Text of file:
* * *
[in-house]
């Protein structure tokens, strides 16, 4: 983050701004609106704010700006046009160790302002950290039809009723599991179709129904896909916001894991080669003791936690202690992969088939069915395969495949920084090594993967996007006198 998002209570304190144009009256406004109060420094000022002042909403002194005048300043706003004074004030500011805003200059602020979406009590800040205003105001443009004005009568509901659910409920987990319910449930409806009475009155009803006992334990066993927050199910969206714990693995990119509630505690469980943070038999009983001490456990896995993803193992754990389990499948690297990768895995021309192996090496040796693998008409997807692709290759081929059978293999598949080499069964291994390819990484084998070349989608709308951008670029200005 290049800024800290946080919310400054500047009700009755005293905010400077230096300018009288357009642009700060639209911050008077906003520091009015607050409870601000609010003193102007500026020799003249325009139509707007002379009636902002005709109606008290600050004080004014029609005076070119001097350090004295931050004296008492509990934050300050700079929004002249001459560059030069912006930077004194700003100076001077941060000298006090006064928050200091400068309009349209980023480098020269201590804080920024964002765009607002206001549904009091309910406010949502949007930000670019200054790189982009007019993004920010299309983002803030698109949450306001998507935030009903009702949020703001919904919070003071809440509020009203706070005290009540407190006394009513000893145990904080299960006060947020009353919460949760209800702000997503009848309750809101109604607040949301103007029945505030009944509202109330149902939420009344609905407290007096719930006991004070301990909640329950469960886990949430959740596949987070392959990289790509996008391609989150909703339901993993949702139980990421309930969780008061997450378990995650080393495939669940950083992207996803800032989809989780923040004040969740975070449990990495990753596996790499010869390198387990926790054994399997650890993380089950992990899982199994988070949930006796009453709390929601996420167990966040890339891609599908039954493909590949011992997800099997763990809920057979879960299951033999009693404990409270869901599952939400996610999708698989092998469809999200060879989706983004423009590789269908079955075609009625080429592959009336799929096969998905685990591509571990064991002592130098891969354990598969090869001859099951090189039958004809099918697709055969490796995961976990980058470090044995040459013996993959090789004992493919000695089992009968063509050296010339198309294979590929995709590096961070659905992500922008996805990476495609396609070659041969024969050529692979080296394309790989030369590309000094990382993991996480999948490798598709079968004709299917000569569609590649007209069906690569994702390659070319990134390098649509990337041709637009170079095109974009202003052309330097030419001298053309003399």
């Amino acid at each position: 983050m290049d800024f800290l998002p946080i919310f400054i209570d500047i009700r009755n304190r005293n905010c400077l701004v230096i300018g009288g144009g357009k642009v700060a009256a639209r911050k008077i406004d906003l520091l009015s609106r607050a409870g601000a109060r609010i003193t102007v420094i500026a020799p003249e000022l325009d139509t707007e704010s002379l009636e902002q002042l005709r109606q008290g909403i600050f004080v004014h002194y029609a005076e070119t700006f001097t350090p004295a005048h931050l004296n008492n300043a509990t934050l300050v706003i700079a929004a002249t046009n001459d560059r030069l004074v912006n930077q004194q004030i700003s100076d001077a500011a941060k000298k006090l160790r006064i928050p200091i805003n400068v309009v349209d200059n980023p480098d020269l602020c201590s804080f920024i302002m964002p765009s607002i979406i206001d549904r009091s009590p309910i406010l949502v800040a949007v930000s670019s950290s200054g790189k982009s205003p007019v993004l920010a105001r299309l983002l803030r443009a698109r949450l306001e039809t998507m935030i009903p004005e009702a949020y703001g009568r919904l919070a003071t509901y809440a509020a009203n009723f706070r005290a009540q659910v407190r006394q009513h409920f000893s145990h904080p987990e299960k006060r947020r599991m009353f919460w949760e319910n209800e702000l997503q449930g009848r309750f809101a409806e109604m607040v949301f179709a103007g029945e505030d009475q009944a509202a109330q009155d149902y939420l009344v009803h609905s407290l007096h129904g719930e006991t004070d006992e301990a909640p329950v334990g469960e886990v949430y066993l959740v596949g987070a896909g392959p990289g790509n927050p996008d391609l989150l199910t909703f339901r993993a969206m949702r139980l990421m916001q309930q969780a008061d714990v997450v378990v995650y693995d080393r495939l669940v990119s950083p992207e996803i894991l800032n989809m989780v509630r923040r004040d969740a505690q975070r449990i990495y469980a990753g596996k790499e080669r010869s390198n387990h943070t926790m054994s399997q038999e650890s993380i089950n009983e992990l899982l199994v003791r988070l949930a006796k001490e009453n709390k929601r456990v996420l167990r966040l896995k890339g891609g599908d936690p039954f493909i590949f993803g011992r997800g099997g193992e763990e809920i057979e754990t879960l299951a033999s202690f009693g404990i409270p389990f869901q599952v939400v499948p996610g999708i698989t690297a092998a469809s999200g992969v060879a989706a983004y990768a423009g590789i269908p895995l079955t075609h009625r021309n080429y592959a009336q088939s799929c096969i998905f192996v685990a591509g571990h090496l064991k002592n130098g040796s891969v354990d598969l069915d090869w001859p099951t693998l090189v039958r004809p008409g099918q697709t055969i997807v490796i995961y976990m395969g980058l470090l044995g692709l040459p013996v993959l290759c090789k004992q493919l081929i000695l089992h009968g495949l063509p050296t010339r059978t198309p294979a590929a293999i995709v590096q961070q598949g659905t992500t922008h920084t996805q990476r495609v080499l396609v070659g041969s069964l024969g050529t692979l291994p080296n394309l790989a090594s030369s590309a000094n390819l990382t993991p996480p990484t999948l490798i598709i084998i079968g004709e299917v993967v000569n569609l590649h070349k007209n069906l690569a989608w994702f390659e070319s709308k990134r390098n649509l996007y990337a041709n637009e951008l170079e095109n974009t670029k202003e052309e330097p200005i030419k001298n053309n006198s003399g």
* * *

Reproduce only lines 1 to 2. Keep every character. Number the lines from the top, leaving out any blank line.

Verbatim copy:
[in-house]
């Protein structure tokens, strides 16, 4: 983050701004609106704010700006046009160790302002950290039809009723599991179709129904896909916001894991080669003791936690202690992969088939069915395969495949920084090594993967996007006198 998002209570304190144009009256406004109060420094000022002042909403002194005048300043706003004074004030500011805003200059602020979406009590800040205003105001443009004005009568509901659910409920987990319910449930409806009475009155009803006992334990066993927050199910969206714990693995990119509630505690469980943070038999009983001490456990896995993803193992754990389990499948690297990768895995021309192996090496040796693998008409997807692709290759081929059978293999598949080499069964291994390819990484084998070349989608709308951008670029200005 290049800024800290946080919310400054500047009700009755005293905010400077230096300018009288357009642009700060639209911050008077906003520091009015607050409870601000609010003193102007500026020799003249325009139509707007002379009636902002005709109606008290600050004080004014029609005076070119001097350090004295931050004296008492509990934050300050700079929004002249001459560059030069912006930077004194700003100076001077941060000298006090006064928050200091400068309009349209980023480098020269201590804080920024964002765009607002206001549904009091309910406010949502949007930000670019200054790189982009007019993004920010299309983002803030698109949450306001998507935030009903009702949020703001919904919070003071809440509020009203706070005290009540407190006394009513000893145990904080299960006060947020009353919460949760209800702000997503009848309750809101109604607040949301103007029945505030009944509202109330149902939420009344609905407290007096719930006991004070301990909640329950469960886990949430959740596949987070392959990289790509996008391609989150909703339901993993949702139980990421309930969780008061997450378990995650080393495939669940950083992207996803800032989809989780923040004040969740975070449990990495990753596996790499010869390198387990926790054994399997650890993380089950992990899982199994988070949930006796009453709390929601996420167990966040890339891609599908039954493909590949011992997800099997763990809920057979879960299951033999009693404990409270869901599952939400996610999708698989092998469809999200060879989706983004423009590789269908079955075609009625080429592959009336799929096969998905685990591509571990064991002592130098891969354990598969090869001859099951090189039958004809099918697709055969490796995961976990980058470090044995040459013996993959090789004992493919000695089992009968063509050296010339198309294979590929995709590096961070659905992500922008996805990476495609396609070659041969024969050529692979080296394309790989030369590309000094990382993991996480999948490798598709079968004709299917000569569609590649007209069906690569994702390659070319990134390098649509990337041709637009170079095109974009202003052309330097030419001298053309003399």